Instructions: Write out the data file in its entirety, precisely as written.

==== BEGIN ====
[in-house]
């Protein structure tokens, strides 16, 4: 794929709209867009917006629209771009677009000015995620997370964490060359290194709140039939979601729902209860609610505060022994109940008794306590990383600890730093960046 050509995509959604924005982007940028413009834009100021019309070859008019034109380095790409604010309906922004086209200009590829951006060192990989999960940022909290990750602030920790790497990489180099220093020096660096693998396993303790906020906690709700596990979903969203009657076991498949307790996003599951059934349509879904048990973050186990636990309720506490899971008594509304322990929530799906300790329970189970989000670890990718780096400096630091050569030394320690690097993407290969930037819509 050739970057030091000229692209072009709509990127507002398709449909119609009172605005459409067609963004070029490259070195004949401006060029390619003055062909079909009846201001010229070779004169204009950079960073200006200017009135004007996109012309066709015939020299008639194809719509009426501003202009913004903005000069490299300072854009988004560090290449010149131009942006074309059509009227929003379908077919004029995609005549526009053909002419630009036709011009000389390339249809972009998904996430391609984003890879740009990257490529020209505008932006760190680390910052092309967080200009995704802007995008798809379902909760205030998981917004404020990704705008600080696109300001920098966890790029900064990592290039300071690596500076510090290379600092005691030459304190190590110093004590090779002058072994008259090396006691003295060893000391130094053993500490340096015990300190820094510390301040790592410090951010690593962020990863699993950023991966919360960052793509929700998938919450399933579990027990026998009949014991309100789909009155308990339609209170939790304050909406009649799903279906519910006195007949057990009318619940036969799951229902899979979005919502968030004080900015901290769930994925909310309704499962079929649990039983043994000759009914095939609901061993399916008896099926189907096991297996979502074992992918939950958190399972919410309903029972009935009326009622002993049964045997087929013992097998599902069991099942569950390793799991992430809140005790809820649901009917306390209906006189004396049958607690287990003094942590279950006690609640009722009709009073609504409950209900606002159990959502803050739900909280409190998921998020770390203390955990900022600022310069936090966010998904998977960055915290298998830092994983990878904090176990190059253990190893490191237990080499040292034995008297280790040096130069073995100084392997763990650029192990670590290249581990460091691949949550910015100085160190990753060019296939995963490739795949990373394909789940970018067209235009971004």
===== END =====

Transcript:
[in-house]
């Protein structure tokens, strides 16, 4: 794929709209867009917006629209771009677009000015995620997370964490060359290194709140039939979601729902209860609610505060022994109940008794306590990383600890730093960046 050509995509959604924005982007940028413009834009100021019309070859008019034109380095790409604010309906922004086209200009590829951006060192990989999960940022909290990750602030920790790497990489180099220093020096660096693998396993303790906020906690709700596990979903969203009657076991498949307790996003599951059934349509879904048990973050186990636990309720506490899971008594509304322990929530799906300790329970189970989000670890990718780096400096630091050569030394320690690097993407290969930037819509 050739970057030091000229692209072009709509990127507002398709449909119609009172605005459409067609963004070029490259070195004949401006060029390619003055062909079909009846201001010229070779004169204009950079960073200006200017009135004007996109012309066709015939020299008639194809719509009426501003202009913004903005000069490299300072854009988004560090290449010149131009942006074309059509009227929003379908077919004029995609005549526009053909002419630009036709011009000389390339249809972009998904996430391609984003890879740009990257490529020209505008932006760190680390910052092309967080200009995704802007995008798809379902909760205030998981917004404020990704705008600080696109300001920098966890790029900064990592290039300071690596500076510090290379600092005691030459304190190590110093004590090779002058072994008259090396006691003295060893000391130094053993500490340096015990300190820094510390301040790592410090951010690593962020990863699993950023991966919360960052793509929700998938919450399933579990027990026998009949014991309100789909009155308990339609209170939790304050909406009649799903279906519910006195007949057990009318619940036969799951229902899979979005919502968030004080900015901290769930994925909310309704499962079929649990039983043994000759009914095939609901061993399916008896099926189907096991297996979502074992992918939950958190399972919410309903029972009935009326009622002993049964045997087929013992097998599902069991099942569950390793799991992430809140005790809820649901009917306390209906006189004396049958607690287990003094942590279950006690609640009722009709009073609504409950209900606002159990959502803050739900909280409190998921998020770390203390955990900022600022310069936090966010998904998977960055915290298998830092994983990878904090176990190059253990190893490191237990080499040292034995008297280790040096130069073995100084392997763990650029192990670590290249581990460091691949949550910015100085160190990753060019296939995963490739795949990373394909789940970018067209235009971004």